This means that there is work to be done to better understand, for instance, how female symptoms work as well as discovering and evaluating medicines and treatments more tuned to women. Also, addressing the whole range of exclusive women's symptoms and diseases without using the male-norm as a fundament is an ongoing challenge.
The time-consuming process of planning for, carrying and nurturing a baby’s needs is an area where technological and medical - as well as psychological support is still - comparatively within an advanced democracy - underdeveloped.
With more knowledge about what the consequences of not recognizing vital differences between women and men can have in a myriad of ways, the way forward is clear: more women innovators and inventors are wanted - and will be welcomed with even wider open arms during the years that come.
👇 How to get the Optimist’s Edge
Getting the edge mostly has to do with tying together the different strings. Remember, we live in a time where several somewhat paradoxical situations are equally present:
There are still plenty of areas of women's lives that have not been recognized as worthy of improvement.
There is a growing interest and engagement from women for STEM subjects, from school via university to careers. More female researchers and workers within these areas will mean more female inventors.
However, there is also a need for more developed recognition about biases and how ideas, inventions, and business decisions are evaluated based on gender. It will not be enough to have more women actively innovating if the inventions are not fairly handled and accepted by institutions and formal processes.
Women are strong consumers and dominant decision-makers in health care and household economics, this means that this is a great place to use power to change things that need to change. So what can you do?
- Put your money where it is used best. Choose organizations that address and work for change when it comes to gender equality. Gender Equality Funds is a great tool when it comes to banking and investments.
- Embark on a career path where you can make a difference - and get funding along the way. Ex research programs with a focus on recruiting the underrepresented.
- Choosing a male-dominated STEM job will make you get noticed - and ahead - as you will be bringing more fresh ideas to the table.
- Put pressure on relevant communities. Ask your local politicians what they are doing to ensure that women's ideas and innovations are handled gender-neutral.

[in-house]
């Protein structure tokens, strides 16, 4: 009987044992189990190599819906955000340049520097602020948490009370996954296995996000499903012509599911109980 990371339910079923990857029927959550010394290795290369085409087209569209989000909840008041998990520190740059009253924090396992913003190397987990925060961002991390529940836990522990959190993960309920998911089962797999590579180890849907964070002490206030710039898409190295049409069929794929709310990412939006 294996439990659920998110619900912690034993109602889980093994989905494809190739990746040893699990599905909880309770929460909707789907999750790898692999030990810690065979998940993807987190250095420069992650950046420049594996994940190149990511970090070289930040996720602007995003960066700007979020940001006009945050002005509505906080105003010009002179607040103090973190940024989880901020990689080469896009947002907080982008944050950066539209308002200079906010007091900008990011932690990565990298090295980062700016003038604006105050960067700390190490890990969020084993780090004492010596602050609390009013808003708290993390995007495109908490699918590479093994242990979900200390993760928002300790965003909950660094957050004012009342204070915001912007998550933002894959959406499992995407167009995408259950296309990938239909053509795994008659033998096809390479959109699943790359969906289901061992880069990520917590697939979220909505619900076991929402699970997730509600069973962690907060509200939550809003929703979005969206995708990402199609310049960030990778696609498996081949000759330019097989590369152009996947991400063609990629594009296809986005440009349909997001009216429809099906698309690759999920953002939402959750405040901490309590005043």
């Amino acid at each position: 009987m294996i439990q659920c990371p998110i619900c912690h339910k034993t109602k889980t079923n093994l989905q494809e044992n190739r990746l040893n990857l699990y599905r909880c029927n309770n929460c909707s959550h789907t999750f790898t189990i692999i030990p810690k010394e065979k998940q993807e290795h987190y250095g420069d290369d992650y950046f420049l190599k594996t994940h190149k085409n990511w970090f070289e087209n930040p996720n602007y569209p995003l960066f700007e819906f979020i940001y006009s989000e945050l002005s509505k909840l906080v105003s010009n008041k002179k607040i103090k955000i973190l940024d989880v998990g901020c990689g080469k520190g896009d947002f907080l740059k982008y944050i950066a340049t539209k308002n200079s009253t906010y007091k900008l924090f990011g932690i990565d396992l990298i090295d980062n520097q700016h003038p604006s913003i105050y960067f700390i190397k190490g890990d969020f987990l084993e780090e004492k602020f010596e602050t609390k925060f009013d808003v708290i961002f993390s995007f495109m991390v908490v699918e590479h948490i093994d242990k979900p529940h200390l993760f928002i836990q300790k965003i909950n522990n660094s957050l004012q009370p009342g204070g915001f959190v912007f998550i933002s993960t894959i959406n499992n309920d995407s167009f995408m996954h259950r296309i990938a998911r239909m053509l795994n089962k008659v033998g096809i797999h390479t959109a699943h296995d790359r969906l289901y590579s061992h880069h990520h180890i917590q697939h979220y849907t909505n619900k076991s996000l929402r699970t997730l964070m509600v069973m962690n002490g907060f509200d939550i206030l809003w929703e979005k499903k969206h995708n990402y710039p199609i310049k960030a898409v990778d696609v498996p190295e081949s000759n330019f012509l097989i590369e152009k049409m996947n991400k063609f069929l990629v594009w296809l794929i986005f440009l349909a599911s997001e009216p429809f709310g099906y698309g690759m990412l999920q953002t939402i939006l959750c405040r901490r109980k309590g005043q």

- Connect with or start your own initiative. There is a decent amount of inspiring initiatives out there already, which not only identify new potential entrepreneurs and business models but also put solid funding in them which makes all the difference. See for instance successful Swedish investment company Backing Minds. As long as women’s innovation and entrepreneurship are not realized to the same extent as mens’ are, there sure is room for more companies detecting new potential out there. So, what are you waiting for, why not get started right away?
- Networking – start taking traditional networking seriously: HON is an exclusively female network that offers dialogues between women in all strands of professional life. Instead of giving away business or mentoring opportunities to random male colleagues, the network enables women to grow a personal and professional women-only network. Join today, sign-up for the newsletter and download HON app and apply for membership.
The most economical suggestion - start your own humble transformational journey! Just by asking the question: what perspective is missing here, will give you the opportunity to evaluate if there are parts missing in your private or professional life which is in need of improvement and will make you more open to new things.
Who knows, perhaps you will be the one to invent, produce or invest in the first seat belt which actually fits and is customized for real and even pregnant women - and is available in any given car. Or, find a cure for some of the stigmatizing women's diseases?
The next level of the Optimist´s Edge:
When more research is conducted integrating women's needs from the start this will lead to a better situation for both women and men. Fewer women will need to suffer treatable effects from childbirth, infancy years, and other periods of life due to their gender.
Making it possible for women to participate more on an equal level and embracing inventions from both men and women will have an impact on several areas of society. Not only will the quality of invention in large be raised. Other positive outcomes could mean less sick leave for women, more healthy years, and higher quality and satisfaction of life, as well as healthier relationships at large. And these are just some starting examples of what awaits...
❓ What more can you do?